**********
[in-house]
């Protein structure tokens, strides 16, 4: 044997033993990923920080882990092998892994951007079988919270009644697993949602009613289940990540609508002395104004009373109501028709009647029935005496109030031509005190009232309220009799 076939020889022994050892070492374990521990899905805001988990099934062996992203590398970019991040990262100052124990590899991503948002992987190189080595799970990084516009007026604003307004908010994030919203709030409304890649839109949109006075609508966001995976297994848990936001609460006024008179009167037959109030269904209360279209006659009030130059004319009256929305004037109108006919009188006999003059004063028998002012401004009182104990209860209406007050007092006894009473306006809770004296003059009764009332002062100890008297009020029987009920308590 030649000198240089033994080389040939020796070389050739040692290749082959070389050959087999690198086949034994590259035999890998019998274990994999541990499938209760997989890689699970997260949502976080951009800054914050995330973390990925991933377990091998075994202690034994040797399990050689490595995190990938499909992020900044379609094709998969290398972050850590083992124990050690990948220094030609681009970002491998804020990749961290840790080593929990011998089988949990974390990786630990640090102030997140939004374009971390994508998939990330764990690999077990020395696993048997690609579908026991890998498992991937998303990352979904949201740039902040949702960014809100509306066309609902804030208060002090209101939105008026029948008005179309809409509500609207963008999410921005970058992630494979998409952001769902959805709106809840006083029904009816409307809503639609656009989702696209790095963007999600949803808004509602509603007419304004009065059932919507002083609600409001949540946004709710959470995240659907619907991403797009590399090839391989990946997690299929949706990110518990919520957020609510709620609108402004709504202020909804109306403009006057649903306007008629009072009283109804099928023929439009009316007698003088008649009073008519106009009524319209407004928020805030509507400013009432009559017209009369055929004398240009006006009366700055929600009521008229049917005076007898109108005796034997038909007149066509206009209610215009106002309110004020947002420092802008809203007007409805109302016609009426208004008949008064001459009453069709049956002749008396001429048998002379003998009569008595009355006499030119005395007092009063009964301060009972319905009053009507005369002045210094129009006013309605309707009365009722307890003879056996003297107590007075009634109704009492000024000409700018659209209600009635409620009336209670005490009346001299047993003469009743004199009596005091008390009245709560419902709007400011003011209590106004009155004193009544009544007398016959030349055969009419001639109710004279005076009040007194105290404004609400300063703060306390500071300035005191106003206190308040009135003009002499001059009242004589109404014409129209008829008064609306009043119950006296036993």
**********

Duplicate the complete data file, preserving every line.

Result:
[in-house]
């Protein structure tokens, strides 16, 4: 044997033993990923920080882990092998892994951007079988919270009644697993949602009613289940990540609508002395104004009373109501028709009647029935005496109030031509005190009232309220009799 076939020889022994050892070492374990521990899905805001988990099934062996992203590398970019991040990262100052124990590899991503948002992987190189080595799970990084516009007026604003307004908010994030919203709030409304890649839109949109006075609508966001995976297994848990936001609460006024008179009167037959109030269904209360279209006659009030130059004319009256929305004037109108006919009188006999003059004063028998002012401004009182104990209860209406007050007092006894009473306006809770004296003059009764009332002062100890008297009020029987009920308590 030649000198240089033994080389040939020796070389050739040692290749082959070389050959087999690198086949034994590259035999890998019998274990994999541990499938209760997989890689699970997260949502976080951009800054914050995330973390990925991933377990091998075994202690034994040797399990050689490595995190990938499909992020900044379609094709998969290398972050850590083992124990050690990948220094030609681009970002491998804020990749961290840790080593929990011998089988949990974390990786630990640090102030997140939004374009971390994508998939990330764990690999077990020395696993048997690609579908026991890998498992991937998303990352979904949201740039902040949702960014809100509306066309609902804030208060002090209101939105008026029948008005179309809409509500609207963008999410921005970058992630494979998409952001769902959805709106809840006083029904009816409307809503639609656009989702696209790095963007999600949803808004509602509603007419304004009065059932919507002083609600409001949540946004709710959470995240659907619907991403797009590399090839391989990946997690299929949706990110518990919520957020609510709620609108402004709504202020909804109306403009006057649903306007008629009072009283109804099928023929439009009316007698003088008649009073008519106009009524319209407004928020805030509507400013009432009559017209009369055929004398240009006006009366700055929600009521008229049917005076007898109108005796034997038909007149066509206009209610215009106002309110004020947002420092802008809203007007409805109302016609009426208004008949008064001459009453069709049956002749008396001429048998002379003998009569008595009355006499030119005395007092009063009964301060009972319905009053009507005369002045210094129009006013309605309707009365009722307890003879056996003297107590007075009634109704009492000024000409700018659209209600009635409620009336209670005490009346001299047993003469009743004199009596005091008390009245709560419902709007400011003011209590106004009155004193009544009544007398016959030349055969009419001639109710004279005076009040007194105290404004609400300063703060306390500071300035005191106003206190308040009135003009002499001059009242004589109404014409129209008829008064609306009043119950006296036993």